The Rosary and Victory

Non virtus, non arma, non duces…
It was not courage, not arms, not leaders…

sed Maria Rosari, victores nos fecit.
but Mary of the Rosary that made us victors.

“Non virtus, non arma, non duces, sed Maria Rosari, victores nos fecit.” “It was not courage, not arms, not leaders, but Mary of the Rosary that made us victors.”  These words were written on a panel and placed in the meeting chamber of the Venetian senators following the Catholic armada’s defeat of the Ottoman Turks at the naval battle of Lepanto, which took place on this day in 1571.  This important victory for Christian Europe was the result of prayer and courage – prayer by the Pope, Pius V, and the kings and peoples of the west, and the courage of those nations who, not distracted or indifferent to the advances of the Ottoman forces, were willing to heed Pius V and join his alliance (The Holy League) and go into battle.  They understood that they had everything to lose if they met with defeat, and so, lead by Pope St. Pius V, they stormed heaven by praying the Rosary.
Today we are in no less need of prayer, courage, and holiness.

Today millions of Poles joined together in an organized Rosary campaign asking God to protect and preserve their country and their Christian heritage.  They haven’t forgotten history.  They understand, having suffered grievously throughout the centuries, and particularly in the last century, the supreme importance of remaining faithful to the Christian values and morals which are an inherent part of their culture, and not just their own, but of Europe and the West.  Sadly, many today have no idea what has been lost in the turn from God-centered Christian values to the self-centered Enlightenment ideals which place self at the center of the universe.  But, just as at Lepanto the Catholic army was outnumbered, our numbers don’t matter as much as our fidelity.  The only thing each of us have control over today is ourselves – our own behavior, our own actions, our own response to God’s grace.  The fruit of our own personal holiness will be grace for the world, but we can leave that part to God’s Wisdom.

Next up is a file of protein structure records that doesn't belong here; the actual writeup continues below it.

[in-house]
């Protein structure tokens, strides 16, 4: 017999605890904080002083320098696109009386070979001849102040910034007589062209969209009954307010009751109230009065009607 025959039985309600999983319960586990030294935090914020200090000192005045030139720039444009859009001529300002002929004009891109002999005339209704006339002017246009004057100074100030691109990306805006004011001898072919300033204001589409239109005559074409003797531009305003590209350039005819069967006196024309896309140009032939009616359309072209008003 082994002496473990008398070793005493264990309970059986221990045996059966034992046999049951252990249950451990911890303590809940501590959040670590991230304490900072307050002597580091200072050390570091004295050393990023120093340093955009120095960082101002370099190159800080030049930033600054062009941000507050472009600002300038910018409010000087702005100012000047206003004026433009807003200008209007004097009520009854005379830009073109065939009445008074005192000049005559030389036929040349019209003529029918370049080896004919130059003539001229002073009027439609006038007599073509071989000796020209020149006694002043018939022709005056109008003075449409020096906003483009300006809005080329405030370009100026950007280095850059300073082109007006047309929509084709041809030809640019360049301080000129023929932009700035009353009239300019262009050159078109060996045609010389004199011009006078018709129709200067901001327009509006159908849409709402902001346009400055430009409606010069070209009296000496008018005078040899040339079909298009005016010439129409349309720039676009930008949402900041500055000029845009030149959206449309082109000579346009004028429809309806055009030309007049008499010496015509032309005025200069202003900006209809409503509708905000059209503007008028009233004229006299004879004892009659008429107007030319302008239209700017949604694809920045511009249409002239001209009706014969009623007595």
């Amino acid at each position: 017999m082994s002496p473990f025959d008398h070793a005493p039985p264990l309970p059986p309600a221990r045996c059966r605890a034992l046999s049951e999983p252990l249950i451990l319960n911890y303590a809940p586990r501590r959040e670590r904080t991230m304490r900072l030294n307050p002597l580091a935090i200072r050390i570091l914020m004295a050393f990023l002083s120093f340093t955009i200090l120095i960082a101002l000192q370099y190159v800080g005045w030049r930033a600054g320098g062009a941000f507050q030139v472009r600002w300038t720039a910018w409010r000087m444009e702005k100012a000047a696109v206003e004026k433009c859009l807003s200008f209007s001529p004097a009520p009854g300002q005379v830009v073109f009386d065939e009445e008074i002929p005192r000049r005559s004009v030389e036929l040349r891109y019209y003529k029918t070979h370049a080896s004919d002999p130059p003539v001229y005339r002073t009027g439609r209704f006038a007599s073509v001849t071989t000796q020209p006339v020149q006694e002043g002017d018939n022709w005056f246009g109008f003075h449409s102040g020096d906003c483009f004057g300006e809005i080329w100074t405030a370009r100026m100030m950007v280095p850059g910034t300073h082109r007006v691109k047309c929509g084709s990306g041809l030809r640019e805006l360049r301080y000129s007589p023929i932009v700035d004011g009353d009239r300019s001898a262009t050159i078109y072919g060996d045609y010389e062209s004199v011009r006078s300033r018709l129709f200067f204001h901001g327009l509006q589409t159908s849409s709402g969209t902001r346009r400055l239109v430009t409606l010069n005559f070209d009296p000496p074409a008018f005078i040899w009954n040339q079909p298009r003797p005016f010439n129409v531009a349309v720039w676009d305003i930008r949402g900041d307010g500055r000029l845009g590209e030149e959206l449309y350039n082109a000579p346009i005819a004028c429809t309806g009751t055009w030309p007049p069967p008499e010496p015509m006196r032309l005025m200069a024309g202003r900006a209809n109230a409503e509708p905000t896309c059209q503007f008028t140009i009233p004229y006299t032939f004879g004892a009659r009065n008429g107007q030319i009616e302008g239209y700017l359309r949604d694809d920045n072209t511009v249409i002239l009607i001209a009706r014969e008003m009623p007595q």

The call to prayer and penance which Pope St. Pius V put forth to all the faithful is the same thing Our Lady of Fatima asked us for 100 years ago in Portugal.  World War I was underway, and she warned that if we didn’t heed her message a worse war would follow, many would be lost.  The recipe for victory hasn’t changed since Our Lord’s Crucifixion, it is always the same, it is always following in His footsteps along the way of the Cross: prayer and suffering, prayer and penance. We can only join in His Resurrection if we first  imitate Him in His suffering and death.  If that seems overwhelming or impossible, don’t be discouraged.  We can begin today to follow these mysteries of His Life through meditating on the mysteries of the Rosary, where we enter Our Lady’s school of holiness and learn from the one who first (and most closely) followed the Savior in all the sufferings and joys of His earthly life, to the glories of His Resurrection.  As we are conformed more and more to Our Lord through the motherly care of Our Lady we will find ourselves victorious, too, over sin, satan, and everything that keeps us from carrying out the Will of God in our lives.

Our Lady of the Rosary, pray for us!

There is a great account of the Lepanto battle here, which includes some interesting details which we hadn’t heard before.

They Picked Up Stones

By guest blogger Dr. David Delaney

Thursday’s Gospel reminds me of the dangers of the fallen heart.  The Pharisees, the teachers of the law, were so sure that they knew the fullness of the Law (Jn 8:51-59).  However, when faced with the Law’s fullness, Jesus who is the Law, they could not recognize Him.  He did not conform to their limited understanding of God.  They refused to step back and ask themselves if this might be a new Prophet, even the Messiah.  Their hearts were closed to a re-evaluation of their interpretation of the law; they did not consider if they understood it only partially.